Not many children do that, but it is certainly not a rarity. The amazing thing is not that it occasionally happens but that it doesn’t always happen. Consider this scenario: hold up a bottle or cup and say to your son, “Do you want some milk?” If you get a “yes” or a nod, you might say, “OK, I will get you some.” You have called your son “you” and yourself “I.” That sort of inversion goes on all the time in conversation: “Come here to me”; “Go find your shoes.” Is it any wonder that your son begs, “Hold you”? Miraculously, we somehow come to realize that “I” and “Me” and “You” are not labels for objects like milk and shoes (or the names of specific people) but are designations relating to role or position. Your son will gradually figure that out and change.
Here is a suggestion that will help the transition. Use the full noun rather than the pronoun in most of your statements. “Let Mommy see it” (rather than “Let me see it”). Does (his name) want to go outside and play (rather than “Do you want to go outside and play?”). After a while, be repetitive and say: “Let Mommy see it; let me see it.”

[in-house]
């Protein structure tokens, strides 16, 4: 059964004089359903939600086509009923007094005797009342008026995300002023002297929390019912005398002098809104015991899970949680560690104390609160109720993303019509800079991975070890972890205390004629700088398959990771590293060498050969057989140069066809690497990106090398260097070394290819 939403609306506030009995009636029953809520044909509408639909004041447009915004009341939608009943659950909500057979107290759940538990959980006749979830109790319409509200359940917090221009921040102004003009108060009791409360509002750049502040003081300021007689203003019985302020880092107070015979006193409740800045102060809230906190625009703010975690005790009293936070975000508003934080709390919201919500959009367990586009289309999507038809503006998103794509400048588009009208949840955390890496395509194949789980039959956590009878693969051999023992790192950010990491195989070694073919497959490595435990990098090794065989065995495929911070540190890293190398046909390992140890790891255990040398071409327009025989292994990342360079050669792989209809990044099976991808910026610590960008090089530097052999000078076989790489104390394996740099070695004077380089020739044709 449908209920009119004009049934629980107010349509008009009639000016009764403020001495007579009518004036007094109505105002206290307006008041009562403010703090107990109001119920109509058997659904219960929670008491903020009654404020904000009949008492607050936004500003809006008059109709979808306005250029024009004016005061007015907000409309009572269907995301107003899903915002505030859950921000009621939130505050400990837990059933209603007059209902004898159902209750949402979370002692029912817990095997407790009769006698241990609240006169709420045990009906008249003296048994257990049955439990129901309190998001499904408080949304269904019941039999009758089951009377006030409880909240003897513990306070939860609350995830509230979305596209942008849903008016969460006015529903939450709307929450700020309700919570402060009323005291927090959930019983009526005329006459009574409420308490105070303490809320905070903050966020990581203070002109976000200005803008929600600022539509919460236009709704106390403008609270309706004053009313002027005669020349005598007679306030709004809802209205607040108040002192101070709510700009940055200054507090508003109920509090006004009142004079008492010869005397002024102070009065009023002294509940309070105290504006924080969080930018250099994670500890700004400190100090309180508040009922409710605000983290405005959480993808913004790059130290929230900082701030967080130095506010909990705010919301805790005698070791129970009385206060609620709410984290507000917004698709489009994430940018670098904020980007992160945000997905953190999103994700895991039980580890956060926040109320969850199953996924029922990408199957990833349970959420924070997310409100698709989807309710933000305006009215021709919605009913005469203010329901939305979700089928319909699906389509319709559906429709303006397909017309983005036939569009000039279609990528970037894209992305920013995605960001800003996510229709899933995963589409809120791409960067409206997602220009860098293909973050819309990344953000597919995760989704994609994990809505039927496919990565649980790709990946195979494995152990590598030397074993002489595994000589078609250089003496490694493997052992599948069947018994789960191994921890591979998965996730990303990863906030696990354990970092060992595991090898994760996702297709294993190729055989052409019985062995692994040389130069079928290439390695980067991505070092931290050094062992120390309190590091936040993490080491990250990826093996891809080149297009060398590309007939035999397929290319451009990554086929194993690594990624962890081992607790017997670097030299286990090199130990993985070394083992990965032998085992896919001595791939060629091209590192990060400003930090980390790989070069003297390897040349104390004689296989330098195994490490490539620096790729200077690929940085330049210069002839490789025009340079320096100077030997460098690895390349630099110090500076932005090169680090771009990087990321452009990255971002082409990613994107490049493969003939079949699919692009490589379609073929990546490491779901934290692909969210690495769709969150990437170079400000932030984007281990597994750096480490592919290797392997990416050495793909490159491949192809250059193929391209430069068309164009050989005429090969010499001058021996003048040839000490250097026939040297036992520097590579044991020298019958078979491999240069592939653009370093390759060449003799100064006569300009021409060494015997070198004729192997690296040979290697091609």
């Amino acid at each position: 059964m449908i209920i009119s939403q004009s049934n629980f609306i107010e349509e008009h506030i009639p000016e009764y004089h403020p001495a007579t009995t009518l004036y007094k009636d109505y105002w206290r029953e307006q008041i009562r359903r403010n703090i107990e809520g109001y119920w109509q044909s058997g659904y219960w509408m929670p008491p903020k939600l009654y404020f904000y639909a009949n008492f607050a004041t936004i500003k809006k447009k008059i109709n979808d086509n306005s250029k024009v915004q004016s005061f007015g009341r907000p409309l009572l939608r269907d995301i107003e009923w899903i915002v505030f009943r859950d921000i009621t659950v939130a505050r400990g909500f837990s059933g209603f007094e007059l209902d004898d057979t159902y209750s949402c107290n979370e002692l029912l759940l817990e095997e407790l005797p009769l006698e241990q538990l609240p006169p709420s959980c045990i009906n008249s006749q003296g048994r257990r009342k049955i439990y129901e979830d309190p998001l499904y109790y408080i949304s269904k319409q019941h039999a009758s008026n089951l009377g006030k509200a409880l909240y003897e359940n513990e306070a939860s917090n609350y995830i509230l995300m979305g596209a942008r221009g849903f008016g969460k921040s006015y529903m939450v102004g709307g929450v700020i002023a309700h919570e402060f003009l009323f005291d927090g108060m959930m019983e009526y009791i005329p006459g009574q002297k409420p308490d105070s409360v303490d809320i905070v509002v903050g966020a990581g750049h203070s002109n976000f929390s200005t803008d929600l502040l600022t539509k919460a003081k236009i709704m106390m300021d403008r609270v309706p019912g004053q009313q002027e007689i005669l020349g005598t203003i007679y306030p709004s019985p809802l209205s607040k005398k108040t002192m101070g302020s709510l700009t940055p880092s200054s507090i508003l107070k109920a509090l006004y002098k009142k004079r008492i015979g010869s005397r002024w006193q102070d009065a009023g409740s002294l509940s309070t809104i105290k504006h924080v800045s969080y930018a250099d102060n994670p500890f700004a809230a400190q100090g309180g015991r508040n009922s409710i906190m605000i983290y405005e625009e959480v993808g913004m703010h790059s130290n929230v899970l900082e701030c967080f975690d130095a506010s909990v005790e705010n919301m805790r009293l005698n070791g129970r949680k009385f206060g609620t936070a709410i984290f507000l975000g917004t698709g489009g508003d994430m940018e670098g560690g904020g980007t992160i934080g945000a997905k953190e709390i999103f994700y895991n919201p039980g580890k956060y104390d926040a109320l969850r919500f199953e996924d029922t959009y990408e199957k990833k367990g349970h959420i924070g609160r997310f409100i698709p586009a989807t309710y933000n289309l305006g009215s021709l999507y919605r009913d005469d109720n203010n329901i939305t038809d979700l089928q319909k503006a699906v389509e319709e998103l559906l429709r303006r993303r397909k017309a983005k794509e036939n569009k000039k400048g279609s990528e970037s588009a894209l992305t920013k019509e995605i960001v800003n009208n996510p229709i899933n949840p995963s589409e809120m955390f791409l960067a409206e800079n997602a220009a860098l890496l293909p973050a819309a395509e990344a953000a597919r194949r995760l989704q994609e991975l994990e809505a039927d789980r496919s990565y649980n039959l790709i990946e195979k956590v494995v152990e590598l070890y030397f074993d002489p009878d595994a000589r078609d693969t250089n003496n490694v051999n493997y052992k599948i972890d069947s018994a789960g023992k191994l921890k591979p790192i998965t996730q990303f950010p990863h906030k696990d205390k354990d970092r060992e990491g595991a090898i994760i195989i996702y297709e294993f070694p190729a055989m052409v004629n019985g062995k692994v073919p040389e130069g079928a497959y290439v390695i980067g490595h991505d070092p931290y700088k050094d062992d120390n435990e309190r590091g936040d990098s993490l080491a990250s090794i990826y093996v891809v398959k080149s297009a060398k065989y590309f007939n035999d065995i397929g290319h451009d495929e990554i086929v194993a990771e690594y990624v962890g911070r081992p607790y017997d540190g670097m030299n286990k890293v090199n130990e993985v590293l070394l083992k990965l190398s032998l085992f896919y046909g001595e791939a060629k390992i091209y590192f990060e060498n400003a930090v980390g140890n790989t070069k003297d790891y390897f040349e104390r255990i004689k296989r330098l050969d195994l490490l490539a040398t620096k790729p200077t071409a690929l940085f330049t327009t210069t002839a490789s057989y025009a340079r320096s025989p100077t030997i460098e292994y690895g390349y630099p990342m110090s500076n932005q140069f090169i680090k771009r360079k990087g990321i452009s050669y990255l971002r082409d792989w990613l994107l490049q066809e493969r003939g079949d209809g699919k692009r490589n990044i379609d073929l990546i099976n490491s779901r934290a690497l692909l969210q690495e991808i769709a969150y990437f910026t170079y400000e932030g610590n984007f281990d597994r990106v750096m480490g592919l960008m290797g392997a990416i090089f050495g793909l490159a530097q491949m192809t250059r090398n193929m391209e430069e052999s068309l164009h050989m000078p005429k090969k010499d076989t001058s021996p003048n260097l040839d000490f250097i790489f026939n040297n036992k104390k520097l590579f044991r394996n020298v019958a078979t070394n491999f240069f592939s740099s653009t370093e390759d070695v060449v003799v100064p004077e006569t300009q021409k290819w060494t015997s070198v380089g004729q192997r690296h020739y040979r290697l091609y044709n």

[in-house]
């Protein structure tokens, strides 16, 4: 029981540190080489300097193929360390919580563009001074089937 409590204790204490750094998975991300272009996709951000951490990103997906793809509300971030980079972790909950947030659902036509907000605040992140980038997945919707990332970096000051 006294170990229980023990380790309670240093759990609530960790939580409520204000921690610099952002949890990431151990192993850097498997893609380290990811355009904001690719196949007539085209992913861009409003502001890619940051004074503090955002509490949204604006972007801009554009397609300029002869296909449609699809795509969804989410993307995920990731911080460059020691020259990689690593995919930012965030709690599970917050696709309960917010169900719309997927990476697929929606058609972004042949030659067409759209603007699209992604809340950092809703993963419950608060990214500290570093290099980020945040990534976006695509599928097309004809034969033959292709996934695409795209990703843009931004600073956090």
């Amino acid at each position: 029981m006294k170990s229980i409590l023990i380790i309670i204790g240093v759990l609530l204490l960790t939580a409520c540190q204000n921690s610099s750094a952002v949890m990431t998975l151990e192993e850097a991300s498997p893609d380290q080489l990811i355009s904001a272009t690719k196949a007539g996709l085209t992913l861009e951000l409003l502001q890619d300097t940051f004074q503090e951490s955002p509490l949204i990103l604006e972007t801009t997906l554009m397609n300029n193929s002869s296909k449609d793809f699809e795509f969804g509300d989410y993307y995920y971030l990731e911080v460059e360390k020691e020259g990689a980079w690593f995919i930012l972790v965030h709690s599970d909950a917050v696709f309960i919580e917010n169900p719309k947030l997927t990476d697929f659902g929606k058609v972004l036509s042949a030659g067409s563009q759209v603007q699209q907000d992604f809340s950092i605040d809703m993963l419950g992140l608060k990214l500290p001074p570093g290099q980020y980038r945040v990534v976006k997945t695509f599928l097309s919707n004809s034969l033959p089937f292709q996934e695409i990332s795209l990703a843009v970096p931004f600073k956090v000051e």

Finally, I don’t think that sign language had anything to do with his pronoun reversal. I consider it an excellent thing to do with young children and encourage you to continue it.
Our parenting advice is given as suggestions only. We recommend you also consult your healthcare provider, and urge you to contact them immediately if your question is urgent or about a medical condition.